3. Criteria Substance Abuse/Addictions - RonaldMah

Ronald Mah, M.A., Ph.D.
Licensed Marriage & Family Therapist,
Consultant/Trainer/Author
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Mine, Yours, and Ours, Addiction and Compulsivity in Couples and Couple Therapy
Chapter 3: CRITERIA FOR SUBSTANCE DEPENDENCE & APPLICATION TO OTHER ADDICTIONS


The following are from the DSM IV (APA, 1994, page 181) criteria for substance dependence with the words "behaviors or relationship" in italics inserted after the term "substance use."  In the newest version, DSM V (APA, 2013) there have been some technical differences for diagnosis that do not change the concerns of this book.  The therapist will find that adding or substituting behavioral and interpersonal addictions to substance maintains the accuracy and appropriateness of the list of diagnostic criteria.  This becomes useful in working with someone who may resist the addiction label.

A maladaptive pattern of substance use (behaviors or relationship), leading to clinically significant impairment or distress, as manifested by three  (or more) of the following, occurring at any time in the same 12-month period:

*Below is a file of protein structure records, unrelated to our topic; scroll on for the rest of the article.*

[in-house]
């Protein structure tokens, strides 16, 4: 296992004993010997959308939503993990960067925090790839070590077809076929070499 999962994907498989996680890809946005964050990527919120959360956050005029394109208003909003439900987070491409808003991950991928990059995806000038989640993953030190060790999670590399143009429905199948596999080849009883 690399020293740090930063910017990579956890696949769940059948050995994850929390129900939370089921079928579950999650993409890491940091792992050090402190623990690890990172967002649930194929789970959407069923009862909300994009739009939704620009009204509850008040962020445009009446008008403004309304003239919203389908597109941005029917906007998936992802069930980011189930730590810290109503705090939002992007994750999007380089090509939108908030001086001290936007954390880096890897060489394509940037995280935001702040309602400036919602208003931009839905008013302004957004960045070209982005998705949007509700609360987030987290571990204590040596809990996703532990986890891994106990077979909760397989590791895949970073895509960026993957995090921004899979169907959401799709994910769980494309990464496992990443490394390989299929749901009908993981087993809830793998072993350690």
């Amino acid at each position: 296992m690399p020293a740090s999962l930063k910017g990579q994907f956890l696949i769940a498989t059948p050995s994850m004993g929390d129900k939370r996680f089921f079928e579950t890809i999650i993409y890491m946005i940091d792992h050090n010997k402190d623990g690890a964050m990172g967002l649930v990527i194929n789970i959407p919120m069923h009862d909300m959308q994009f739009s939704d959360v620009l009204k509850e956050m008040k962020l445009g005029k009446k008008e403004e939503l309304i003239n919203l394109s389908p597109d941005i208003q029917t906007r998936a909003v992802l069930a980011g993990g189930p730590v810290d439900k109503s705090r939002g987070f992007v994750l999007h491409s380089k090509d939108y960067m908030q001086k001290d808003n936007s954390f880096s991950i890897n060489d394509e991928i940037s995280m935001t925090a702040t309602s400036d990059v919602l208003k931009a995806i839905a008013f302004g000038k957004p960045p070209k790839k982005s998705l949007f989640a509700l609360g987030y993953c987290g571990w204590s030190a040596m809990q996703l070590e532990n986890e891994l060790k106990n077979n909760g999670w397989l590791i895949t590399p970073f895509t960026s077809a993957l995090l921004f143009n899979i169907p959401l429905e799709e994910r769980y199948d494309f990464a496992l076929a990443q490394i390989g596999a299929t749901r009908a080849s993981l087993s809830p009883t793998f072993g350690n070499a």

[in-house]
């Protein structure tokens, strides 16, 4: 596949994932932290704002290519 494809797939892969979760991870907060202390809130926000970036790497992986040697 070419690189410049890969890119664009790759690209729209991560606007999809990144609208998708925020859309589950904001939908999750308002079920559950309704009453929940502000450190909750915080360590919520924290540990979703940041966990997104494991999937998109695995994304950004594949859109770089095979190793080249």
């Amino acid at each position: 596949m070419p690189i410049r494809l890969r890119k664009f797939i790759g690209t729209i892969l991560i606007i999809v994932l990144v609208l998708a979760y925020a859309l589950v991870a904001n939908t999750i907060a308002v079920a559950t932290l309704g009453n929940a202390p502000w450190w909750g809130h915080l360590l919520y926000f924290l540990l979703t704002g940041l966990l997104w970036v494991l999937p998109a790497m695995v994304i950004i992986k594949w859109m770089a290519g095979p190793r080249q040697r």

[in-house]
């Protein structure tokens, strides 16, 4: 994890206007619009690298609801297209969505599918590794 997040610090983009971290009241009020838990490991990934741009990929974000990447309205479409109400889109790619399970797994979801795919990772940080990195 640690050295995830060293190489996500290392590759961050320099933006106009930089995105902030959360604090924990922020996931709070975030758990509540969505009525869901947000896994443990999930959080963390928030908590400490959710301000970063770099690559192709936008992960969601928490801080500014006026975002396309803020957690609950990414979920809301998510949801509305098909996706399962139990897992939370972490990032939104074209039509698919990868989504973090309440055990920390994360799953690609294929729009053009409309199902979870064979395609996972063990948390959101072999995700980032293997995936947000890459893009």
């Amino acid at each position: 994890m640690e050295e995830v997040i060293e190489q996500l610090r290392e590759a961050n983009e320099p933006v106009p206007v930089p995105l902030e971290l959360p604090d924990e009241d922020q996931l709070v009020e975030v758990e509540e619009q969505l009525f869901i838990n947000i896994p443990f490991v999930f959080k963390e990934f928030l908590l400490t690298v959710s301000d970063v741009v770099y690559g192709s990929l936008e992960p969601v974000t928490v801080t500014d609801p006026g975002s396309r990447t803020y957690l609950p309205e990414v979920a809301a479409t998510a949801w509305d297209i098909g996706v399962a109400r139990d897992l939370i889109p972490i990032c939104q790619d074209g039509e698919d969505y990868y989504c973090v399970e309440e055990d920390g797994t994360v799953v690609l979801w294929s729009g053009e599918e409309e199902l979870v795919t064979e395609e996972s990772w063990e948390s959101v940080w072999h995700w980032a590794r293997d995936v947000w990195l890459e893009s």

(1) tolerance, as defined by either of the following:
(a) a need for markedly increased amounts of the substance (behaviors or relationship)  to achieve intoxication or desired effect
(b) markedly diminished effect with continued use of the same amount of the substance (behaviors or relationship)

(2) withdrawal, as manifested by either of the following:
(a) the characteristic withdrawal syndrome for the substance (refer to Criteria A and B of the criteria sets for Withdrawal from the specific substances)
(b) the same (or a closely related ) substance (behaviors or relationship) is taken to relieve or avoid withdrawal symptoms